Converse

Somewhere online today, I saw an ad or article about Hello Kitty Converse shoes. It probably wasn’t a targetted ad, or else whatever cookies are tracking me don’t know me at all. Curiously, for some reason, when I saw the word Converse, I pronounced it with an emphasis on the second syllable, like it was the verb to converse. Seeing the full title and accompanying picture of course made me realise that the word was Converse, the proper noun referring to the brand name, and not the verb. This was another interesting example of the difference in word stress between nouns and verbs. And of course at this stage, I’d got to thinking: why is the shoemaker named Converse, and how is that related to the verb to converse?

The answer to the first question is pretty mundane. The company was founded by a man called Marquis Mills Converse. OK then, but why is his surname Converse? It’s not a common surname, so where does it come from? That’s actually an interesting one. It seems to have largely come about as a surname to refer to people who converted to Christianity, often from Judaism (and hey – convert = noun, convert = verb too).

OK, that’s good to know, but how do the words convert/conversion etc. relate to converse and conversation?

That’s a little less clear, but they certainly share the same etymology, derived from the Latin prefix con (together) and the verb vertere (to turn). We can see pretty clearly here how this relates to the concept of conversion, but what about conversation? The word didn’t enter the English language until the late 16th century, so by then its meaning had drifted away somewhat from its Latin origins. It can be traced back to the Latin conversari (to live with, keep company with), which probably developed from the concept of turning together, to the more general sense of acting together, and from there to living together. It wasn’t much of a step to go from that to speaking together, as if you live with someone, you’re probably going to speak them, at least a little bit.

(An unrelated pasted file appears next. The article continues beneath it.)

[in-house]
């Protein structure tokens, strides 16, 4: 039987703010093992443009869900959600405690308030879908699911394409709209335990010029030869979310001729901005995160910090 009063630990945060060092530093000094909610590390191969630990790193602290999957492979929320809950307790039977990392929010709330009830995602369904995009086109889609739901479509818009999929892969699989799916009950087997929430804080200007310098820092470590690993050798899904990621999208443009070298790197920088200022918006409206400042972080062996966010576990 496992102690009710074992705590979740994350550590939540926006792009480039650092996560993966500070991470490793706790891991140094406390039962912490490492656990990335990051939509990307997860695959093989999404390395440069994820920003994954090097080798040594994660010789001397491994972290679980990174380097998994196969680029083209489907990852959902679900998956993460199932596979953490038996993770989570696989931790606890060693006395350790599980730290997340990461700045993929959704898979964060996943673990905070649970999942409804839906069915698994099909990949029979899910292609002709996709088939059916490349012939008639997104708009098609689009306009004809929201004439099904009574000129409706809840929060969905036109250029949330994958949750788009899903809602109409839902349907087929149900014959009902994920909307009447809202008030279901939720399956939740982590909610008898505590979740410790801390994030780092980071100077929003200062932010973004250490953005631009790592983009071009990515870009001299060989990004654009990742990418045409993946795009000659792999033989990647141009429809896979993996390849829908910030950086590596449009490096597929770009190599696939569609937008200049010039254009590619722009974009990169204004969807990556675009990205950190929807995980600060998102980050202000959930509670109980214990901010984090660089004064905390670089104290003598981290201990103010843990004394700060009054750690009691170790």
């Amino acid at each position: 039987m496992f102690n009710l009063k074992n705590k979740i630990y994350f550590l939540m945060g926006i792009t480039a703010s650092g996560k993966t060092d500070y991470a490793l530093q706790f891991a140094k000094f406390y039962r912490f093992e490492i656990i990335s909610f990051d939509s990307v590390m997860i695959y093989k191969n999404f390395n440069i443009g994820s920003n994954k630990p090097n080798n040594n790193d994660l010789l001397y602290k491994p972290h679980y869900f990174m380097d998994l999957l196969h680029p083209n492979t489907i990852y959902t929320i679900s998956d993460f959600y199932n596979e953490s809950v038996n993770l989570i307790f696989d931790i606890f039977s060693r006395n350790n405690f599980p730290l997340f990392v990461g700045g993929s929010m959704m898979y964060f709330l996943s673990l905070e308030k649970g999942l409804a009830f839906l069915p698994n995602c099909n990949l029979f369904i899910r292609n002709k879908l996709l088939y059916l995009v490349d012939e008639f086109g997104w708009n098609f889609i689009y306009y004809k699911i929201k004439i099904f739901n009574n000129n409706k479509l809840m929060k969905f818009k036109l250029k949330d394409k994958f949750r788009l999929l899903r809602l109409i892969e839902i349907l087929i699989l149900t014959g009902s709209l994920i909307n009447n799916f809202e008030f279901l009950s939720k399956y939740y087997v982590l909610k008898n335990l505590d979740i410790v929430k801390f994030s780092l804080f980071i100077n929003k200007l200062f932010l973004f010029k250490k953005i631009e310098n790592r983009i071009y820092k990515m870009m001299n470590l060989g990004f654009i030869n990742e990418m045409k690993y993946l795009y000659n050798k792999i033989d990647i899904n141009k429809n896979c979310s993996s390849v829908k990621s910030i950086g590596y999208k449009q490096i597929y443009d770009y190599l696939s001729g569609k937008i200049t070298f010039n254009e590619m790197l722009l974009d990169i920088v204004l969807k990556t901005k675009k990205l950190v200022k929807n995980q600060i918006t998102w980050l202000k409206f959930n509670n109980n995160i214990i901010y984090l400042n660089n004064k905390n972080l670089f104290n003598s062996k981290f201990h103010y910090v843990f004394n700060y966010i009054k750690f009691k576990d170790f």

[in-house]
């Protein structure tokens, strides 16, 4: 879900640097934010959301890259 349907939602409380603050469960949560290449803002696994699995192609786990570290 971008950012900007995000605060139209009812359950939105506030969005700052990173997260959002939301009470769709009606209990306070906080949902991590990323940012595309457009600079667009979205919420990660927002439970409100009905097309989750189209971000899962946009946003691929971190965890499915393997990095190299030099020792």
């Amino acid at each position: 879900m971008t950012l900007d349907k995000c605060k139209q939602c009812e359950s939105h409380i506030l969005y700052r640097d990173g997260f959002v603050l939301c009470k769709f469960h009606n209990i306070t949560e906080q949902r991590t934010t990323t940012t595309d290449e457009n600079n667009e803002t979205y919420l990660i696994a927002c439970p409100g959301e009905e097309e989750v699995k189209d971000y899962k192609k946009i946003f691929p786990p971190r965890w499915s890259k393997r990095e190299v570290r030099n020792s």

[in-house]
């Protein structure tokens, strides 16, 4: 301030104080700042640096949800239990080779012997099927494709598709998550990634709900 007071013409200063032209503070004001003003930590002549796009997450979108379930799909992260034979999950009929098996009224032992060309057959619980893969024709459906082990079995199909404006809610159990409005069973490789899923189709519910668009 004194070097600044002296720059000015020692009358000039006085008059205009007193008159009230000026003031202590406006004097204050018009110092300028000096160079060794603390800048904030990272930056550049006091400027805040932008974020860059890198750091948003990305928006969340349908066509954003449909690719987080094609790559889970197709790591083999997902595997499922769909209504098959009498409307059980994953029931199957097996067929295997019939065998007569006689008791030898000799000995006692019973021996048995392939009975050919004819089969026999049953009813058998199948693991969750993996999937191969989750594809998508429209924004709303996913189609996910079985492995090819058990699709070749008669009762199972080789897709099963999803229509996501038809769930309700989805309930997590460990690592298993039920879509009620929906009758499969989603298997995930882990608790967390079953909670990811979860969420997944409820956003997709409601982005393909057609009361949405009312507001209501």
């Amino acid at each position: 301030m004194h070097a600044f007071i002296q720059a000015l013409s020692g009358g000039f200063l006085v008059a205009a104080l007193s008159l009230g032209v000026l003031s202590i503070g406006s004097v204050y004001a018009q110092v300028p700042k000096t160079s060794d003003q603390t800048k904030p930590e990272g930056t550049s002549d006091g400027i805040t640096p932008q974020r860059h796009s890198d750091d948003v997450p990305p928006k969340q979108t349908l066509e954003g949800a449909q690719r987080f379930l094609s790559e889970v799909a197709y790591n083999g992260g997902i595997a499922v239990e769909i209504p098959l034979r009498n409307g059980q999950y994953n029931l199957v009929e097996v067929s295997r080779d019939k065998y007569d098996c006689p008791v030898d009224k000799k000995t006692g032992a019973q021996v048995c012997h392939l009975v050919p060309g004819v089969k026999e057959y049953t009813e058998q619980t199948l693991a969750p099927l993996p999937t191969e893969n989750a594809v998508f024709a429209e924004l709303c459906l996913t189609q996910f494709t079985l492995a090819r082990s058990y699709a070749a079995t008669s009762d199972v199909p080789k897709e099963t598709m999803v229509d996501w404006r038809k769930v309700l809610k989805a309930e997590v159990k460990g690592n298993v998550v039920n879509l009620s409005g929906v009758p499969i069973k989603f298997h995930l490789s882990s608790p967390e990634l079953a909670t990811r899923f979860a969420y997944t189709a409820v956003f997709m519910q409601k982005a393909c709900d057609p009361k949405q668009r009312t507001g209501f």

Of course as you’ve been reading this you’ve undoubtedly been thinking, Yes, yes, but what’s the etymology of Hello Kitty!? Well that’s obviously a complicated question, so I’ll have to leave that for a separate post!

4 thoughts on “Converse

    • Supervert could work, if it weren’t for the confusion of it seeming like the opposite of subvert. Otherwise I think interrupt is close enough that a specific word for that has never taken off.

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  1. For one my masters subjects I wrote an essay about the group, personal and linguistic interactions between the British settlers/colonists/invaders at Botany Bay in the first week of the settlement/colonisation/invasion. I noted:

    “Several of the writers use words such as ‘interview’, ‘conversation’ and ‘conference’ without specifying the medium; probably non-verbally, as [Marine Lieutenant Watkin] Tench specifies ‘nearly an hour’s conversation by signs and gestures’. (The original meanings of ‘interview’ (to see each other), ‘converse’ (keep company with to) and ‘conference’ (to bring together) all didn’t necessarily involve speaking.)”

    Several writers also used ‘intercourse’, which I’m surprised I didn’t add.

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